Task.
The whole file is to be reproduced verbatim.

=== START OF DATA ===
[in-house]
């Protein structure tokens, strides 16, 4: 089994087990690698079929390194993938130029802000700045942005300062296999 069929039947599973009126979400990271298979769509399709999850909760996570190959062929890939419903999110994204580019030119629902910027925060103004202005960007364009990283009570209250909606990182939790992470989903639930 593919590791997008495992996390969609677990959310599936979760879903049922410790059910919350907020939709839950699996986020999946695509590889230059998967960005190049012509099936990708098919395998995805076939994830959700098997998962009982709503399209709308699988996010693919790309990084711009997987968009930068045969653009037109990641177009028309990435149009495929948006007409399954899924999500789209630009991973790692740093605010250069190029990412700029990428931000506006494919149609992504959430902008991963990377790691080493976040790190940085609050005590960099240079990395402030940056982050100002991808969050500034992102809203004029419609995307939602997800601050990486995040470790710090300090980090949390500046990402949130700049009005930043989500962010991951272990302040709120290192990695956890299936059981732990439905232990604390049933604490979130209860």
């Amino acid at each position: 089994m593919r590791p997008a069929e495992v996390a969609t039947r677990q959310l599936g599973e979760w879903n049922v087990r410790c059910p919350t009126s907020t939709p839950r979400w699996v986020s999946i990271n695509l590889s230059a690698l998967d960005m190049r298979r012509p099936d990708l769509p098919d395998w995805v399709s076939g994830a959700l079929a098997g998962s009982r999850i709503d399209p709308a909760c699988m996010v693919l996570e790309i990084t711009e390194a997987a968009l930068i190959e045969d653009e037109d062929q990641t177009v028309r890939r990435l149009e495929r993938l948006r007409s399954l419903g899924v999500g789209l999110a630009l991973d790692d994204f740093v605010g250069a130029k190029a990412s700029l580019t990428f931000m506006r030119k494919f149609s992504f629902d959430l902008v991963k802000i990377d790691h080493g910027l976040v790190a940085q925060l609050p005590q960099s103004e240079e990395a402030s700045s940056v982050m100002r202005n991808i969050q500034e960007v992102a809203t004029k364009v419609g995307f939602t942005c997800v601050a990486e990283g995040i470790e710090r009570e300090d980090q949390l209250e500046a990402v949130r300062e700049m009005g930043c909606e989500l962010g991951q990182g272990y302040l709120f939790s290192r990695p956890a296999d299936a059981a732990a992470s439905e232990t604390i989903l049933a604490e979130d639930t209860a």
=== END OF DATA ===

[in-house]
């Protein structure tokens, strides 16, 4: 089994087990690698079929390194993938130029802000700045942005300062296999 069929039947599973009126979400990271298979769509399709999850909760996570190959062929890939419903999110994204580019030119629902910027925060103004202005960007364009990283009570209250909606990182939790992470989903639930 593919590791997008495992996390969609677990959310599936979760879903049922410790059910919350907020939709839950699996986020999946695509590889230059998967960005190049012509099936990708098919395998995805076939994830959700098997998962009982709503399209709308699988996010693919790309990084711009997987968009930068045969653009037109990641177009028309990435149009495929948006007409399954899924999500789209630009991973790692740093605010250069190029990412700029990428931000506006494919149609992504959430902008991963990377790691080493976040790190940085609050005590960099240079990395402030940056982050100002991808969050500034992102809203004029419609995307939602997800601050990486995040470790710090300090980090949390500046990402949130700049009005930043989500962010991951272990302040709120290192990695956890299936059981732990439905232990604390049933604490979130209860």
């Amino acid at each position: 089994m593919r590791p997008a069929e495992v996390a969609t039947r677990q959310l599936g599973e979760w879903n049922v087990r410790c059910p919350t009126s907020t939709p839950r979400w699996v986020s999946i990271n695509l590889s230059a690698l998967d960005m190049r298979r012509p099936d990708l769509p098919d395998w995805v399709s076939g994830a959700l079929a098997g998962s009982r999850i709503d399209p709308a909760c699988m996010v693919l996570e790309i990084t711009e390194a997987a968009l930068i190959e045969d653009e037109d062929q990641t177009v028309r890939r990435l149009e495929r993938l948006r007409s399954l419903g899924v999500g789209l999110a630009l991973d790692d994204f740093v605010g250069a130029k190029a990412s700029l580019t990428f931000m506006r030119k494919f149609s992504f629902d959430l902008v991963k802000i990377d790691h080493g910027l976040v790190a940085q925060l609050p005590q960099s103004e240079e990395a402030s700045s940056v982050m100002r202005n991808i969050q500034e960007v992102a809203t004029k364009v419609g995307f939602t942005c997800v601050a990486e990283g995040i470790e710090r009570e300090d980090q949390l209250e500046a990402v949130r300062e700049m009005g930043c909606e989500l962010g991951q990182g272990y302040l709120f939790s290192r990695p956890a296999d299936a059981a732990a992470s439905e232990t604390i989903l049933a604490e979130d639930t209860a």